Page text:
The whisky tailor: a sartorial Italian independent bottler

Founded in 1992, Wilson & Morgan is one of the most respected independent whisky bottlers. Small batch releases, extreme care in cask management, a distinctive style that follows the owners’ personal taste but also the customers’ wishes, flair and creativity. We had a chance to interview Luca Chichizola, brand ambassador for Wilson & Morgan, who introduced us to interesting insider details.

Can you tell us how Wilson & Morgan was born?

The Rossi family has always been involved in wine trading. Giuseppe Rossi, grandfather of current chairman Fabio Rossi, started his business in Venice in the 1920s, leaving it then in the hands of his son, Mario, who relocated the family activities in the nearby town of Treviso.

During WWII, Mario Rossi collaborated with the allied troops in the area, befriended some British soldiers and had his first taste of Scotch whisky: this first spark resulted years later, in the 1960s, in his choice to expand outside of the wine business. He started acting as importer of several whisky brands, when this drink was just beginning to achieve some popularity in Italy due to the economic boom. His son Fabio Rossi was born in 1961, and still remembers the strong smell of peat in their house when he was a kid.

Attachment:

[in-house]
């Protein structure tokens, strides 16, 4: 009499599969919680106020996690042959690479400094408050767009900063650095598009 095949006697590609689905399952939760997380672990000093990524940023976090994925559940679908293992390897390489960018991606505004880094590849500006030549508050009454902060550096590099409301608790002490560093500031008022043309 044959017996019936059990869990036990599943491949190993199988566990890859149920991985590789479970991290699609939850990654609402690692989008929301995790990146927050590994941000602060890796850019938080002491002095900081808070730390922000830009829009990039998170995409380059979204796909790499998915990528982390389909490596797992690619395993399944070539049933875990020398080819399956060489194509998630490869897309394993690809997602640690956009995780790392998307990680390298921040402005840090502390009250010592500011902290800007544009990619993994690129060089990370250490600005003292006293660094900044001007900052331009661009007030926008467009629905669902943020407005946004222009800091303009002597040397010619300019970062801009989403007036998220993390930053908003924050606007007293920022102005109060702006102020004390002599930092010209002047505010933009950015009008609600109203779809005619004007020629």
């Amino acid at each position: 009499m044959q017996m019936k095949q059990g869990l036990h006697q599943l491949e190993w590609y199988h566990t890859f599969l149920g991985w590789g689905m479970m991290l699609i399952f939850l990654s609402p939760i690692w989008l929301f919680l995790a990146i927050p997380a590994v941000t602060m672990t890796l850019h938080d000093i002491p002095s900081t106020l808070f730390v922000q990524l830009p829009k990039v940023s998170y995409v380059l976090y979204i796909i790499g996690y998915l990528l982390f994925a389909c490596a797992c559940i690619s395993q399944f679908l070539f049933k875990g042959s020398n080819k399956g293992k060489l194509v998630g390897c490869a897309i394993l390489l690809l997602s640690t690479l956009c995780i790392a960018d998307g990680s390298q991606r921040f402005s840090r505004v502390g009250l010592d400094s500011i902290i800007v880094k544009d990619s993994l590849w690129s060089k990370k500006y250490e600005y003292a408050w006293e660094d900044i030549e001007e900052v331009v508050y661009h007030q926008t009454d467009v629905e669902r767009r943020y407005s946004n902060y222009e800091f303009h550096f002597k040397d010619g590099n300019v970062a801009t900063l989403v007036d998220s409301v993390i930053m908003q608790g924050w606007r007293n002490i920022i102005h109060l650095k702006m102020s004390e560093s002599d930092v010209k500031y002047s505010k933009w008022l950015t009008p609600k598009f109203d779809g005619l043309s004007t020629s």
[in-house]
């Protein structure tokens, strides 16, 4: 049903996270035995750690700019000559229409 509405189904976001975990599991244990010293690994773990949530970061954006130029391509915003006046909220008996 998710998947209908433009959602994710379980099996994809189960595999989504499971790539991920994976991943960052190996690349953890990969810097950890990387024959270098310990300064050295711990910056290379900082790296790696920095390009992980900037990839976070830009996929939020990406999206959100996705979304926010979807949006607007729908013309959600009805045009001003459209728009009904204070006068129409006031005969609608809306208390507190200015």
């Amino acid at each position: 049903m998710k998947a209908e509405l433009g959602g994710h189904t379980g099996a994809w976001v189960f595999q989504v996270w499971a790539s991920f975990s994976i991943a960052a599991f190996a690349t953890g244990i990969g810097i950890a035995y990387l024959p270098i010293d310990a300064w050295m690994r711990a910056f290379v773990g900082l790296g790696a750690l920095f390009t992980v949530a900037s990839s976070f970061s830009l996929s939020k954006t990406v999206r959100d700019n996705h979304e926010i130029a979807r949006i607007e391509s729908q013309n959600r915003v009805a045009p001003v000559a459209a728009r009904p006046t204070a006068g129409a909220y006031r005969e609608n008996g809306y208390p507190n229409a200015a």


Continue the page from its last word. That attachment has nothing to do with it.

Still a long way before 1992, when Wilson & Morgan was born: and why the British sounding name for an Italian company?

Yes; it was only many years later, when Fabio Rossi – influenced by legendary Silvano Samaroli, who was a friend of the family – took on a long trip to Scotland to visit distilleries and whisky merchants. He returned to Italy with contacts, long lists of notes from casks he had sampled, and a strong will to start his own independent label. The company name sounds British, because he wanted it to convey a classy and genuine touch: after all, the whiskies and the bottling were 100% Scottish, and only the ownership was Italian.

Were the first Wilson & Morgan bottlings well received?